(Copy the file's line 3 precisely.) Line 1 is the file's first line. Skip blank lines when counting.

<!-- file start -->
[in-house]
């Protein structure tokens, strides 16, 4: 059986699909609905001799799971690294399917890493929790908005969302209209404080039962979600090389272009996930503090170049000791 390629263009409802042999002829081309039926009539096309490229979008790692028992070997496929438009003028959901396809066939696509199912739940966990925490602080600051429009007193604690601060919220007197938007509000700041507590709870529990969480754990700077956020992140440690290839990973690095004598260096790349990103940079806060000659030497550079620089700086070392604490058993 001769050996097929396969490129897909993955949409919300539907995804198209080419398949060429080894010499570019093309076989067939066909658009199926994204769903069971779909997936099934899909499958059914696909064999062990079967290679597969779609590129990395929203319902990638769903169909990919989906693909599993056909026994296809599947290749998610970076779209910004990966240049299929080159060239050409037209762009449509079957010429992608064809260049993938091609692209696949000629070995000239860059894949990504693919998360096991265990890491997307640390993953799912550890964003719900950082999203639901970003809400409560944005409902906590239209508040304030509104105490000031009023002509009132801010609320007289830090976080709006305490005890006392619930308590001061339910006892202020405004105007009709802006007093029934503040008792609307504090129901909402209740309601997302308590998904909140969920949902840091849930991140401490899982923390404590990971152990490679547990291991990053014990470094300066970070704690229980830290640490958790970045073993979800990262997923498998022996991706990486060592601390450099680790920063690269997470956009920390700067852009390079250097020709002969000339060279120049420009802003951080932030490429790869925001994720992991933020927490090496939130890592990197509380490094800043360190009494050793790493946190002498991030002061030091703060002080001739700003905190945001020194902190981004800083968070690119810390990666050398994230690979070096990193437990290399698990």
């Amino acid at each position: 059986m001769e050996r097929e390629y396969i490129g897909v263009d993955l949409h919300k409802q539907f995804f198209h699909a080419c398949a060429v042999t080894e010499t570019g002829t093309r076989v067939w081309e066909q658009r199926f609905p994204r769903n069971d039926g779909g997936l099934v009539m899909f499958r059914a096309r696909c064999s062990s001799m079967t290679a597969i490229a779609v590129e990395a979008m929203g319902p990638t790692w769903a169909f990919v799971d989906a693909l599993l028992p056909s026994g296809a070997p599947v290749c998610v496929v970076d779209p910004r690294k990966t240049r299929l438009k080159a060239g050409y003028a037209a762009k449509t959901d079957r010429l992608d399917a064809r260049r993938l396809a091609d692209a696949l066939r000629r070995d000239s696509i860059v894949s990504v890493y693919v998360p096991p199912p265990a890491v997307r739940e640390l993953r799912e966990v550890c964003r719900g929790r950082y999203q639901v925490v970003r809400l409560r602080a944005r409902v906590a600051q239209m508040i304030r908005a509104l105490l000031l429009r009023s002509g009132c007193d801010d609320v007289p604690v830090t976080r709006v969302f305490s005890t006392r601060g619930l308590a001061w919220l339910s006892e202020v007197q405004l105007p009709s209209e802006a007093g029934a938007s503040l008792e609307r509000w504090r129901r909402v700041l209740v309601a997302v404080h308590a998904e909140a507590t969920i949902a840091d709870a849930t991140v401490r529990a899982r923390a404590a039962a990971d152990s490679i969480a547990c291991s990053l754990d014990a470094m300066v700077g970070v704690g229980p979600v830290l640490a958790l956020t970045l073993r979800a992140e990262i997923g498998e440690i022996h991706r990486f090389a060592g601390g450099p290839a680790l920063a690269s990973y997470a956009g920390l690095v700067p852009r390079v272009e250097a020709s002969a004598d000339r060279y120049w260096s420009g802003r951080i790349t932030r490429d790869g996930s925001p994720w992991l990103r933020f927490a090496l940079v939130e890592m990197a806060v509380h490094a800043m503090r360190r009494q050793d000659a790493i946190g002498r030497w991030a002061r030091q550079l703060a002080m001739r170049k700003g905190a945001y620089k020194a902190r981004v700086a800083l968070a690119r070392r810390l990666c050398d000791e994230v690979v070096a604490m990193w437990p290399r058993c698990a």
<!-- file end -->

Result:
């Amino acid at each position: 059986m001769e050996r097929e390629y396969i490129g897909v263009d993955l949409h919300k409802q539907f995804f198209h699909a080419c398949a060429v042999t080894e010499t570019g002829t093309r076989v067939w081309e066909q658009r199926f609905p994204r769903n069971d039926g779909g997936l099934v009539m899909f499958r059914a096309r696909c064999s062990s001799m079967t290679a597969i490229a779609v590129e990395a979008m929203g319902p990638t790692w769903a169909f990919v799971d989906a693909l599993l028992p056909s026994g296809a070997p599947v290749c998610v496929v970076d779209p910004r690294k990966t240049r299929l438009k080159a060239g050409y003028a037209a762009k449509t959901d079957r010429l992608d399917a064809r260049r993938l396809a091609d692209a696949l066939r000629r070995d000239s696509i860059v894949s990504v890493y693919v998360p096991p199912p265990a890491v997307r739940e640390l993953r799912e966990v550890c964003r719900g929790r950082y999203q639901v925490v970003r809400l409560r602080a944005r409902v906590a600051q239209m508040i304030r908005a509104l105490l000031l429009r009023s002509g009132c007193d801010d609320v007289p604690v830090t976080r709006v969302f305490s005890t006392r601060g619930l308590a001061w919220l339910s006892e202020v007197q405004l105007p009709s209209e802006a007093g029934a938007s503040l008792e609307r509000w504090r129901r909402v700041l209740v309601a997302v404080h308590a998904e909140a507590t969920i949902a840091d709870a849930t991140v401490r529990a899982r923390a404590a039962a990971d152990s490679i969480a547990c291991s990053l754990d014990a470094m300066v700077g970070v704690g229980p979600v830290l640490a958790l956020t970045l073993r979800a992140e990262i997923g498998e440690i022996h991706r990486f090389a060592g601390g450099p290839a680790l920063a690269s990973y997470a956009g920390l690095v700067p852009r390079v272009e250097a020709s002969a004598d000339r060279y120049w260096s420009g802003r951080i790349t932030r490429d790869g996930s925001p994720w992991l990103r933020f927490a090496l940079v939130e890592m990197a806060v509380h490094a800043m503090r360190r009494q050793d000659a790493i946190g002498r030497w991030a002061r030091q550079l703060a002080m001739r170049k700003g905190a945001y620089k020194a902190r981004v700086a800083l968070a690119r070392r810390l990666c050398d000791e994230v690979v070096a604490m990193w437990p290399r058993c698990a």